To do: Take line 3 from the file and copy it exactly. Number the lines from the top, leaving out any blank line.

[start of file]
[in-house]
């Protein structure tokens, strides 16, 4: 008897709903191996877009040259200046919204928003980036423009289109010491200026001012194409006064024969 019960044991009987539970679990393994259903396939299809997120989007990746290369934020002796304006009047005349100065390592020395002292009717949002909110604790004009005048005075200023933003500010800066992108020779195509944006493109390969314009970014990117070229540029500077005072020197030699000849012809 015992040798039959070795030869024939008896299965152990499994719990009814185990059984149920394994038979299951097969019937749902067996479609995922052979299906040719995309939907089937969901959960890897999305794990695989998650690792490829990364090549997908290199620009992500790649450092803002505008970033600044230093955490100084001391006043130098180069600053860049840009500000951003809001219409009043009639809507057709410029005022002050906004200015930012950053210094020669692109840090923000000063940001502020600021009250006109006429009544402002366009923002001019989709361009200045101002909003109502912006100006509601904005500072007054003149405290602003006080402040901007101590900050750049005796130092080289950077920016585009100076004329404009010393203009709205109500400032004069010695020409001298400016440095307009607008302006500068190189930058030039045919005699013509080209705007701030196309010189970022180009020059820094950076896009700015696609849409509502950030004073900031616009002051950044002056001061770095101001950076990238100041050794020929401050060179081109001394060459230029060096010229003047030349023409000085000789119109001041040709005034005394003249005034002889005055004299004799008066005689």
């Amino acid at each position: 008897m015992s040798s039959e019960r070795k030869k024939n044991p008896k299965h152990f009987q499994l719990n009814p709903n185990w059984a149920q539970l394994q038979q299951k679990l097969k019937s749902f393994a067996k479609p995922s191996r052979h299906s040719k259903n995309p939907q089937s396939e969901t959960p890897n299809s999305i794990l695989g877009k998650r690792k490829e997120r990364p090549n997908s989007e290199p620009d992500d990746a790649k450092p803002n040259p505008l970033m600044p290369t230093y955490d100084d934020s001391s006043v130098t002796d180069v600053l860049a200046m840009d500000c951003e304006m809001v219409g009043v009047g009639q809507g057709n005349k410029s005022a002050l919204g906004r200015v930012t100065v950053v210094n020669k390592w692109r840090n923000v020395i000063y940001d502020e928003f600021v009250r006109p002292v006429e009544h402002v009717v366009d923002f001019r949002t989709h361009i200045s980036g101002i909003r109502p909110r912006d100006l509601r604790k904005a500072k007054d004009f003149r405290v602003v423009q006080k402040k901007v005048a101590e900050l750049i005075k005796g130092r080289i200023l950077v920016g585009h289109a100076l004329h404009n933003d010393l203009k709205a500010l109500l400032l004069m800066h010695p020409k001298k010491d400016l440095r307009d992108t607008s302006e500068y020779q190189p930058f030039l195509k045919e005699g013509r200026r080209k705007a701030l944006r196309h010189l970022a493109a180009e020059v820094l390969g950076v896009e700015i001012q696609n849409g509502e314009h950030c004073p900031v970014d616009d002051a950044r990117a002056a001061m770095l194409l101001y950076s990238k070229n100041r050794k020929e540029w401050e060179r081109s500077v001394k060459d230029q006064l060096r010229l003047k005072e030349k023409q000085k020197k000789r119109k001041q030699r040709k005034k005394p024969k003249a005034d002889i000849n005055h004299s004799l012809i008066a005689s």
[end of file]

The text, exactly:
């Amino acid at each position: 008897m015992s040798s039959e019960r070795k030869k024939n044991p008896k299965h152990f009987q499994l719990n009814p709903n185990w059984a149920q539970l394994q038979q299951k679990l097969k019937s749902f393994a067996k479609p995922s191996r052979h299906s040719k259903n995309p939907q089937s396939e969901t959960p890897n299809s999305i794990l695989g877009k998650r690792k490829e997120r990364p090549n997908s989007e290199p620009d992500d990746a790649k450092p803002n040259p505008l970033m600044p290369t230093y955490d100084d934020s001391s006043v130098t002796d180069v600053l860049a200046m840009d500000c951003e304006m809001v219409g009043v009047g009639q809507g057709n005349k410029s005022a002050l919204g906004r200015v930012t100065v950053v210094n020669k390592w692109r840090n923000v020395i000063y940001d502020e928003f600021v009250r006109p002292v006429e009544h402002v009717v366009d923002f001019r949002t989709h361009i200045s980036g101002i909003r109502p909110r912006d100006l509601r604790k904005a500072k007054d004009f003149r405290v602003v423009q006080k402040k901007v005048a101590e900050l750049i005075k005796g130092r080289i200023l950077v920016g585009h289109a100076l004329h404009n933003d010393l203009k709205a500010l109500l400032l004069m800066h010695p020409k001298k010491d400016l440095r307009d992108t607008s302006e500068y020779q190189p930058f030039l195509k045919e005699g013509r200026r080209k705007a701030l944006r196309h010189l970022a493109a180009e020059v820094l390969g950076v896009e700015i001012q696609n849409g509502e314009h950030c004073p900031v970014d616009d002051a950044r990117a002056a001061m770095l194409l101001y950076s990238k070229n100041r050794k020929e540029w401050e060179r081109s500077v001394k060459d230029q006064l060096r010229l003047k005072e030349k023409q000085k020197k000789r119109k001041q030699r040709k005034k005394p024969k003249a005034d002889i000849n005055h004299s004799l012809i008066a005689s």